The ease with which I was able to chat to people (anyone and everyone!) at a conference in May was a delight. Even in the bar! It was such a transformation from past experiences of such events. It was the moment when I thought, well, I am truly myself again.


 I was surprised at feeling groggy for a week after the operation. Perhaps I should have expected that!

 Whilst I knew that living with hearing loss is tiring, I hadn’t expected to find myself with so much more energy once I was hearing better with my CI. This feels like a huge bonus.

Overall, I’m surprised by just how changed my life is now, how well I’m hearing and how liberating that is.

I enjoyed surprising my close colleagues at that conference by behaving so differently from at previous ones, where early attempts to help welcome people, for example, would soon give way to me generally hiding. Thanks to my CI, I could engage fully and enjoyed being in the thick of it.


 The only disappointment is that my lovely mum is no longer around to share all this with me. She would have been so delighted about my cochlear implant and its transforming effect, and so interested in it all. Mum became profoundly deaf in her middle and later years and I wish she had been able to have one too.

 What’s still difficult?

Echoey rooms are still difficult acoustic environments – perhaps for everyone.

Rapid speech can leave me behind still, as was demonstrated during a recent visit to the theatre where I followed very little of the dialogue. The speed at which I can hear and process speech has been tested and has now reached around 70 words per minute, which is still short of the 80 to 90 which would allow me to follow rapid speech. I’m told this should keep improving and that listening to podcasts and the like is useful practice, so I must keep at it.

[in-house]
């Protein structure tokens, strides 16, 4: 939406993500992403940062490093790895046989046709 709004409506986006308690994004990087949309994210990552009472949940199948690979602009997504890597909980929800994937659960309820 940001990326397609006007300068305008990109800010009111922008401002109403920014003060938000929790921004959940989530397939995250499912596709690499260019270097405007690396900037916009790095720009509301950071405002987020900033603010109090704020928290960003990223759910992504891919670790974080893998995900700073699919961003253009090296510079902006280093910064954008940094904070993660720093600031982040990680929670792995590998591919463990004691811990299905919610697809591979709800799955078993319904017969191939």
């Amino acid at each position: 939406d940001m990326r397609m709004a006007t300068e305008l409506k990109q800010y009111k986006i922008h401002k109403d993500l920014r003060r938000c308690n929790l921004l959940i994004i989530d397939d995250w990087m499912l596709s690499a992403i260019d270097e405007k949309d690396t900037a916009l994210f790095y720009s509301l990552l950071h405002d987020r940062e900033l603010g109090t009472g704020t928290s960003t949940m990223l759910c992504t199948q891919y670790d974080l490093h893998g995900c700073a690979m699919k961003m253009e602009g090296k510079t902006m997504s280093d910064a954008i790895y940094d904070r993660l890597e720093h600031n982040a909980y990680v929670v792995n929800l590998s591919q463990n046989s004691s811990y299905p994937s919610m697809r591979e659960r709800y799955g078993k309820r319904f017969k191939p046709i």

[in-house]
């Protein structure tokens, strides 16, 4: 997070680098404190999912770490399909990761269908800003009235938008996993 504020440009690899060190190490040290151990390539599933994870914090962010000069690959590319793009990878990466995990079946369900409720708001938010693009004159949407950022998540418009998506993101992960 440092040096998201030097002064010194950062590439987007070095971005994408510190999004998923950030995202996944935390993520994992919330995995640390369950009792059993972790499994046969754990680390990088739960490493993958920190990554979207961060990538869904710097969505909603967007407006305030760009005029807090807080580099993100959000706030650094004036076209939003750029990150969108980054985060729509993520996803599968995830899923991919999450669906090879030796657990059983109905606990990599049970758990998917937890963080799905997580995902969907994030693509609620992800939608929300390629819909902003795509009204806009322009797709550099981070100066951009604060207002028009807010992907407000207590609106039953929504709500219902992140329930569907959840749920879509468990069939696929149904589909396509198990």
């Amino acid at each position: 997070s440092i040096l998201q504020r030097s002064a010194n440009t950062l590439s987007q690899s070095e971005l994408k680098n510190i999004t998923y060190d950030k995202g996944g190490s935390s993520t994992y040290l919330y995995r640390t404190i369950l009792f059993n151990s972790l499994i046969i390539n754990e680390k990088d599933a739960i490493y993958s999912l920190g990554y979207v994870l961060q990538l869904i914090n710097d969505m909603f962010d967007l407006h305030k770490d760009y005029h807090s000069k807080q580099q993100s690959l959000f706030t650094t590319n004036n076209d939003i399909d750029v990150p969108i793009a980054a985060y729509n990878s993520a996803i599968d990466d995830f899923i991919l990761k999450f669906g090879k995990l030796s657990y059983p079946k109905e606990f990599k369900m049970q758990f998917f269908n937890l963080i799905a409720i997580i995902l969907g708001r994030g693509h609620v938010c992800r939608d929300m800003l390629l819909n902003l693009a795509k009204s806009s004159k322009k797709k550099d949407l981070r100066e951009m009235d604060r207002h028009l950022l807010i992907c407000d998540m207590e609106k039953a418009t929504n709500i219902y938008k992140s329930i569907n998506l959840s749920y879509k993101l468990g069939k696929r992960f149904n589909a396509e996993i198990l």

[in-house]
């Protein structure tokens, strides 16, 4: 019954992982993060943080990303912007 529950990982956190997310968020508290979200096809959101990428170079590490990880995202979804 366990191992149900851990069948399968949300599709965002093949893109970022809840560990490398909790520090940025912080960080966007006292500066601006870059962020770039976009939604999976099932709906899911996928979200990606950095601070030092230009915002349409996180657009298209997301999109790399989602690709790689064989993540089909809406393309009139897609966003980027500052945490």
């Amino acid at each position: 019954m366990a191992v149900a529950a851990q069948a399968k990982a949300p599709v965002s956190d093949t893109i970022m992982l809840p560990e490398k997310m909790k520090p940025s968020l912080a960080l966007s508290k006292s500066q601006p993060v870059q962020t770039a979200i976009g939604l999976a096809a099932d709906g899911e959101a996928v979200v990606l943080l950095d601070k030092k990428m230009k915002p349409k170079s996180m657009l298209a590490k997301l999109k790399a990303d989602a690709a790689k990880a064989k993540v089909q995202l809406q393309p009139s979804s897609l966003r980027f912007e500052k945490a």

What has helped?

 I have found that there is plenty of support for people waiting for, or using, cochlear implants, and this is such a positive thing. Joining the waiting list for surgery was the point at which I was invited to join a Facebook group of implant candidates and users, and it’s a place where people can share experiences and ask questions – often practical matters related to managing a cochlear implant. There is also ongoing support from the CI company, and the local implant team can be contacted by email.

I have also benefited so much from having a supportive family and colleagues, a flexible job that doesn’t involve much talking and listening, and both the skills and resources to access auditory training online and manage my CI.

Meeting the surgeon to discuss whether I would go ahead with having a CI, I was glad that I had prepared well, including listing the questions I wanted to ask.

Of course I can’t know how my efforts doing auditory training exercises have affected my outcomes, but I imagine they will have made a difference.

When technology goes wrong…

 I was without my CI for a little over 24 hours recently and it was awful! Reliant on just the hearing aid in the non-implanted ear, and lip-reading, I could follow slow and careful speech only with great difficulty. I don’t remember it being that bad in the weeks between surgery and CI activation so maybe it’s worse for the sudden contrast with the good hearing I’ve been enjoying. I didn’t want to go beyond my home, and would really like to have just slept, as it was so tiring. What a relief to clap my mended processor onto my head and to enjoy good hearing again. It was a reminder (though none really needed) of how much I’ve gained, and also how dependent I am on the kit.


Hope – that I would benefit from a cochlear implant, that my life would change for the better, was an important factor in my taking the leap and saying yes when I was offered one. Hope kept me going through the tough bits, and I am full of hope for the future. Not everyone who is eligible for one will decide it’s right for them – and more on decision-making to follow in the next post – but it was absolutely the right choice for me, and I’m so thankful.